In this Synth Secrets, we create a Don Diablo-inspired detuned lead synth that emulates his uplifting and dance-inducing style.
In this Synth Secrets, we create a Don Diablo-inspired detuned lead synth that emulates his uplifting and dance-inducing style on ‘Bad’ released earlier this year. The Dutch future house pioneer’s big leads have been heard all around the world and they showcase Diablo’s ability to keep things simple but powerful. Having recently been ranked the fifth best-selling artist of all time on Beatport while performing over 150 shows a year, he shows no sign of slowing down.
To mimic his style, we will use Kilohearts’ Phase Plant synth. This versatile piece of software offers great-sounding oscillators, effective modulation options, and more than enough internal effects to make a patch sound complete without any additional processing. You can, however, use any synthesizer you have to repeat the process.
Synth Secrets is a series of programming tutorials in which we show how to make a range of classic and new synth sounds using plugins such as Massive, Sylenth and Diva.
Here is the lead part we will be creating with a kick and bassline for context:
You can download the MIDI file for the synth lead [popup_anything id=”79876″]. The BPM is 124.
Load up an instance of Phase Plant. We will be using all three main sections of the synth to create the patch:
- The Generators
- The Modulators
- The Effect Lanes
Click on the Generator section and select “Analog” to bring up a classic analog-style oscillator. This will also create the main out/amp envelope.
Select the saw wave option in the oscillator and copy the following settings for the amp envelope:
Attack: 54 ms – Decay: 250 ms – Sustain: 45% – Release: 20 ms
In Phase Plant, the audio is routed from the generator section to the amp envelope and then through the three effect lanes.
Click on an empty section of the Generator section to add the Filter and then do the same to add the Distortion effect. Make sure to place these two new modules above the amp envelope by clicking on the left side of the modules, where their names are written, and dragging them up or down.
For the distortion module, select “hard clip” from the wave shape dropdown list and raise the drive to +0.75 dB and the mix knob to 60%. This will add some grit and pleasant harmonics.
For the Filter module, leave it in low pass mode, bring the cutoff to 400 Hz and adjust the Q to around 0.630.
Set the polyphony to 1 voice in legato mode in the lane right below the generator section, as we want the patch to be in mono.
Now we journey into the Modulators section. The first goal here is to slightly detune the lead by adding modulation to the pitch.
Click on an empty space in the Modulators section to create an LFO.
Map the LFO to the pitch by clicking on the orange “+” at the bottom right of the LFO and then selecting the orange “+” that appears right below the oscillator’s “Semi Cent” section.
Once you do this an orange circle will appear in the bottom right of the LFO. This is the LFO depth knob. Bring the value up to +1.18.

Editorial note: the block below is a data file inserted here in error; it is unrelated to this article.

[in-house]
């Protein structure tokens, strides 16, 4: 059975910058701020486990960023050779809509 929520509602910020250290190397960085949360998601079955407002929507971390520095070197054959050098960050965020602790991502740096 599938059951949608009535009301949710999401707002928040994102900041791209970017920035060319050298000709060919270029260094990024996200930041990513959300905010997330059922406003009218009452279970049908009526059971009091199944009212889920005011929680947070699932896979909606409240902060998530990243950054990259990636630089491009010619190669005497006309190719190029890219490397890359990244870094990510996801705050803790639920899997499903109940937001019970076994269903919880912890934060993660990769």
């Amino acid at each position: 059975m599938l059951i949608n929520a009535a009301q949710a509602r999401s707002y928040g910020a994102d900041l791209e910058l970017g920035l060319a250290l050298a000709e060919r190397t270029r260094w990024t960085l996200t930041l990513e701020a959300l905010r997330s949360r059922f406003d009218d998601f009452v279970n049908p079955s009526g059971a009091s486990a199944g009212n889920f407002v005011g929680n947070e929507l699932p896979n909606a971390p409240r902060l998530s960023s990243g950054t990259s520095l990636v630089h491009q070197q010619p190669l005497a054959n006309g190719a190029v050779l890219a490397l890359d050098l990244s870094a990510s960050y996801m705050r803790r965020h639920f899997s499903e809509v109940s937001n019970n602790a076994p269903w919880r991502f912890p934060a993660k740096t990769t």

Next, edit the LFO curve by clicking on the pencil icon in the LFO. Draw the curve so that the value is modulating very slightly between 0% and 25%.
Set the rate to 6.55 Hz and make sure the LFO is in Unipolar mode by clicking the blue arrow at the top right of the LFO and clicking Unipolar. This mode ensures that the modulation starts from 0.
Our second goal with modulation is to create a filter envelope so that the filter cutoff opens up every time a note is played. This will add a clickier transient, along with more of the high frequencies.
Create an envelope by clicking on an empty part of the Modulators section and selecting Envelope. Then click on the “+” at the bottom right of the envelope to map it to the filter cutoff by selecting the orange “+” that appears below the cutoff. Set the envelope depth in the small orange circle that appears at the bottom right of the envelope to 15% as we don’t want the envelope opening all the way!
Set these envelope settings:
Attack: 0 ms – Decay: 200 ms – Sustain: 100% – Release: 340 ms
Using Phase Plant’s effect lanes, we are going to add a wide array of effects or “snap-ins”—as Kilohearts calls them—to complete the patch.
Phase Plant’s default routing for the effects is Lane 1 to Lane 2 to Lane 3 and we can leave this unchanged.
Insert the Delay and Reverb effects on Lane 1. The reverb creates a space for the lead, while the 1/4 note timed delay has a call and response effect, filling in the gaps when notes are not playing.
On Lane 2, insert the Phaser and Distortion and on Lane 3 add the Stereo effect. The phaser makes the sound more silky, the distortion adds even more harmonics to make up for those previously lost to the filter low-pass, and the stereo widener adds width, fattening the sound.
With effects there are no laws and creativity is paramount so tweak the parameters to taste!
Finally, insert the Compressor, Slice EQ and Carve EQ. The compressor evens out the signal while adding some sustain, while the EQ’s are used to cut the lows and emphasize the upper frequencies.
Here is the final result with the beat and bassline for context: